A Day of Worship at the Church of Oprah: ‘It’s Gonna Be All Right!’
How heading to Harlem with 1,500 of Oprah’s biggest fans for a live staging of her Super Soul Conversations series left us seeing, in spite of dark times, the light again.
Speaking a little less hyperbolically, Oprah Winfrey has, over the course of her career, proven to be an invaluable spiritual leader, which, in these fraught, volatile times, has proven to be a role arguably more important to many of us than leader of the free world. And that’s how I found myself, along with roughly 1,500 other people seeking spiritual guidance—not to mention audience with God herself—at Harlem’s historic Apollo Theater, which this rainy Wednesday afternoon had been transformed into the Church of Oprah.
The day’s worship would take the form of Winfrey’s popular Super Soul Conversations series, in which the interviewer extraordinaire engages celebrities, thought leaders, and cultural influencers in talks that then appear as installments of her Super Soul Conversations podcast, episodes of her popular Super Soul Sunday series on OWN, and features in her O Magazine.
Lending testimony during Wednesday’s ambitious six-hour live event would be Jordan Peele, Stephen Colbert, Trevor Noah, Yara Shahidi, Lin-Manuel Miranda, and Salma Hayek Pinault. (The conversation will all be available as part of Oprah’s Super Soul Conversations podcast and will air Tuesday, Feb. 27, as a special titled Oprah at the Apollo on OWN.) The talks ran the gamut from fears in the age of Trump, the #MeToo movement, politics, poverty, youth, action, and, yes, joy and hope, too.
It was invigorating. My soul is exhausted. I have so many photos of Oprah on my phone.
The appeal of it all is simple, maybe even obvious. Some of us have a complicated relationship with God, but we all have a pretty good one with Oprah.
If not always the sexiest part of her daytime talk show’s legacy—we tend to focus more on car giveaways, wagons of fat, and celebrities jumping on furniture—mindfulness and spiritual well-being was a major tenet of The Oprah Winfrey Show, with the host a veritable missionary dogged in her efforts to spread the knowledge and enlightenment she’s discovered to her millions of fans.
Her Super Soul conversations are a logical, digestible extension of that. Oprah’s not knocking on our doors asking if we’ve accepted Jesus Christ as our personal lord and savior; producing a podcast is far more efficient. More, while she’s hardly self-conscious while taking over a conversation and preaching her own words of wisdom, she’s by concept ceding the floor to her guests. By this point, we’re well-versed in the Gospel of Oprah. But we’re still pretty green on the Book of Colbert!
When you watch Oprah on TV, there’s this uncanny thing that happens in which, somehow, it seems as if she’s talking directly to you. We’ve now experienced that connection in person. It’s lame and it’s corny, but, oh my, is it true: It’s an absolutely magical, transformative experience.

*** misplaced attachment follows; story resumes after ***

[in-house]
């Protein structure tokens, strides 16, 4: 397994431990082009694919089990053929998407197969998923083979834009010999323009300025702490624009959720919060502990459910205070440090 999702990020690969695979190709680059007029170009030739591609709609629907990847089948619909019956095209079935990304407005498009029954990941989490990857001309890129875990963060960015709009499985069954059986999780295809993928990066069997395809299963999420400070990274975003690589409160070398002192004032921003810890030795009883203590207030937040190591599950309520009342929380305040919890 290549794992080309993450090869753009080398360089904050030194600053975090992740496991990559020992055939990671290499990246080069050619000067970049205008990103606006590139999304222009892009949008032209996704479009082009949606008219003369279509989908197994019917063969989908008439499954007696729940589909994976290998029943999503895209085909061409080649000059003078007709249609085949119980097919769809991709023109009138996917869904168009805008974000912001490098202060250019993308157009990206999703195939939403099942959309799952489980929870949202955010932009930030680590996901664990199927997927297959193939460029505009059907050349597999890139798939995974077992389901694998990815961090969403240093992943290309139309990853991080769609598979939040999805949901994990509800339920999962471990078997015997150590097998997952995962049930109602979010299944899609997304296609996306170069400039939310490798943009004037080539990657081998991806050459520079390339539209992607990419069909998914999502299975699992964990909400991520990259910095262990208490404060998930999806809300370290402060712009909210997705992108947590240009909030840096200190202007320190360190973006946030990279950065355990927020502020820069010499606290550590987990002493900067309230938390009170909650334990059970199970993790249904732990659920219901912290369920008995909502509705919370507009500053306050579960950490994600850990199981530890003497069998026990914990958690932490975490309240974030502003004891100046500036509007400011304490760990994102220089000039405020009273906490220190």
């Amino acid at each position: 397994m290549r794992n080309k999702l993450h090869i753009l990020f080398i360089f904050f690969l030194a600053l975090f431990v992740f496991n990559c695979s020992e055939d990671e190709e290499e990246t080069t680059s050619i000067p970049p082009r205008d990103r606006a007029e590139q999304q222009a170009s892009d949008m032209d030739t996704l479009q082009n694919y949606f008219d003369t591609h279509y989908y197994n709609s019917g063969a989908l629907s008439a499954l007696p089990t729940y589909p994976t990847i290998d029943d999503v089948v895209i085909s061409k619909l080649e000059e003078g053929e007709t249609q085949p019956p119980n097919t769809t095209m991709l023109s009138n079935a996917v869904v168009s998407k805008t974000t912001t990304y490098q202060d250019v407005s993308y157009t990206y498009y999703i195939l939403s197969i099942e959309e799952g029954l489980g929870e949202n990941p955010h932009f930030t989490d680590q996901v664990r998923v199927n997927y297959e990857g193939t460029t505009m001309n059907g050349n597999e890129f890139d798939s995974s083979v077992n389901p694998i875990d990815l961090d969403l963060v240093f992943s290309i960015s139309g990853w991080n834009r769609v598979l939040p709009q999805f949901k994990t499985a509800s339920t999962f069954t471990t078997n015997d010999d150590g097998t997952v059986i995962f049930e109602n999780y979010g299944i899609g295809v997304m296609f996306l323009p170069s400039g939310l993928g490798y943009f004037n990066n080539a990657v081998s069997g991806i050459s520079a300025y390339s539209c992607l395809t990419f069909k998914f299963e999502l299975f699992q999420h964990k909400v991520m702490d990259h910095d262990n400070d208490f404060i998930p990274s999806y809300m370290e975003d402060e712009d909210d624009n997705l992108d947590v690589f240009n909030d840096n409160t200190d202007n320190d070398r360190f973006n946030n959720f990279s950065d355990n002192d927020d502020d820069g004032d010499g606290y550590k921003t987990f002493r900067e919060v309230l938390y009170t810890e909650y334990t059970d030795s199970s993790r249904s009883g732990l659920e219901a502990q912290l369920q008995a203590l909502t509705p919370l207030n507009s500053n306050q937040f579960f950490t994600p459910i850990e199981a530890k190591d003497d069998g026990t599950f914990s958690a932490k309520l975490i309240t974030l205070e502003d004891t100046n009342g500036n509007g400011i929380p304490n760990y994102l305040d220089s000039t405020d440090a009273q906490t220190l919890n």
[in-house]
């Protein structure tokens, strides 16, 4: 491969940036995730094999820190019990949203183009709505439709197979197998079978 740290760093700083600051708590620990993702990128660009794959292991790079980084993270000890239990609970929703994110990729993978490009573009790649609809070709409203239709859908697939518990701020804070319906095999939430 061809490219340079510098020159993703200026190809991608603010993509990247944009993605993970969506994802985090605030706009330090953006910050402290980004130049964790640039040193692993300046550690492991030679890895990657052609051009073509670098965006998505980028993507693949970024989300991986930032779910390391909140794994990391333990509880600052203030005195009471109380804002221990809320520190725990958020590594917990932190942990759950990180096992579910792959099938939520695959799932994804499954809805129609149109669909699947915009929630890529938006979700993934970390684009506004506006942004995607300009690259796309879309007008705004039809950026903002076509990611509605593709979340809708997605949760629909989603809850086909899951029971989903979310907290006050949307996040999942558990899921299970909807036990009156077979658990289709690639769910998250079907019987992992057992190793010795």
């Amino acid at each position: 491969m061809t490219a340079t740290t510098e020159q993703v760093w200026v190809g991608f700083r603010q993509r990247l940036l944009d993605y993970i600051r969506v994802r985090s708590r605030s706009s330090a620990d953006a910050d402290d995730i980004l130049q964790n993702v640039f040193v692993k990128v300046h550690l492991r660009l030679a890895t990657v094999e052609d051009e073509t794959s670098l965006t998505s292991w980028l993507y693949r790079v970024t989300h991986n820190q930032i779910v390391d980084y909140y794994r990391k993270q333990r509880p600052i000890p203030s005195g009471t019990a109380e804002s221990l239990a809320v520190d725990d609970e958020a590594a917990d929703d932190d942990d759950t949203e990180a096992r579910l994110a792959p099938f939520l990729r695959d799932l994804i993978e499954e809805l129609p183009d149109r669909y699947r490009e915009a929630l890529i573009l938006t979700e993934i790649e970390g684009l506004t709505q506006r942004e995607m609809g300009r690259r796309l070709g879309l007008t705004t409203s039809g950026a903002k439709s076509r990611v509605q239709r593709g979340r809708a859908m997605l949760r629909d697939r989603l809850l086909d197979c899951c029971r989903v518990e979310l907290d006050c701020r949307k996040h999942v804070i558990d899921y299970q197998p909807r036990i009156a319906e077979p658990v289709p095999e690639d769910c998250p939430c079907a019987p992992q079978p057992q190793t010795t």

The power of Oprah has compelled me. I am saved. Well, saved-ish.
Never in my life have I seen happier people waiting outside in the cold in the pouring rain. How could they not be? In the underside of an hour, their life would be soaked in the sunbeams of Oprah’s presence and the emotional warmth of her words.
“I’m the biggest Super Soul Sunday fan,” said a woman who called herself Sarah, declining to give her real name because she was supposed to be at work. Everyone had the same story as Fake Name Sarah: They’ve been Oprah fans their entire lives. Now they finally get to see her in person.
One woman grew up in Johannesburg. Others were Harlem locals beaming with pride that Ms. Winfrey herself would be gracing their hallowed Apollo stage. They were women excited, but they were also women searching: for solace, reassurance, and guidance toward the light in what’s been a spiritually and morally dark time for them and society.
“She’s the perfect person to lead us into this point in history,” said a woman named Lindsey. “Everyone loves Oprah. She brings everyone together, and people listen when Oprah speaks!”
People dress to the nines when they are going to be in the same room as Oprah, we learned. (And will even be late, if need be, in order to do so; things got started almost an hour behind schedule as stragglers hurried in to the Apollo.) There was even a sense of nervousness, the kind of anticipation that comes when one feels they’re about to experience something profound.
“For me, being a black woman growing up, Oprah has just always been someone I looked up to and seen myself in,” said a woman named Jessica. “She’s important to me as an individual as a reminder of who I am and the strength that brings.”
Jessica subscribes to the Super Soul Conversations podcast for the same reason so many of us do: It’s a healing, invigorating antidote to the negativity and fear that threatens to suffocate you when you’re tuned into the news cycle.
To that regard, she says, we need Oprah now more than ever: “She doesn’t feel any more important to me than she ever has. But I think people who aren’t black women and haven’t seen themselves in her, she’s speaking to a lot of those people who feel marginalized right now. People for whom she hasn’t been their North Star before I think are realizing we all need someone to look up to and help feel important, feel empowered.”
We cannot understate the electric jolt to the heart that comes when Oprah Winfrey takes the stage.
“Helloooo, New York!” she bellowed, positively Winfrian in every way.
Her arms stretched out toward her congregants, plastering a knowing smile on her face as she leaned back for emphasis, as if to say, “Yes, I am Oprah, and it truly is this exciting to see me.” A noise that I have never made in my entire life involuntarily squeaked out of me, part-hoot, part-banshee wail, part-high-pitched emotional exorcism. Already, Oprah is surfacing things within me I didn’t even know were there.
She looked classy AF, wearing a light blue velvet blazer over a tuxedo shirt and sporting ankle-length boots that even from afar looked crazy expensive. The wondrous thing, though, was, whether she was draped in her armchair interviewing her next guest or pacing the Apollo stage making chit-chat with the audience, she looked so comfortable. And she wanted us to feel the same way, too.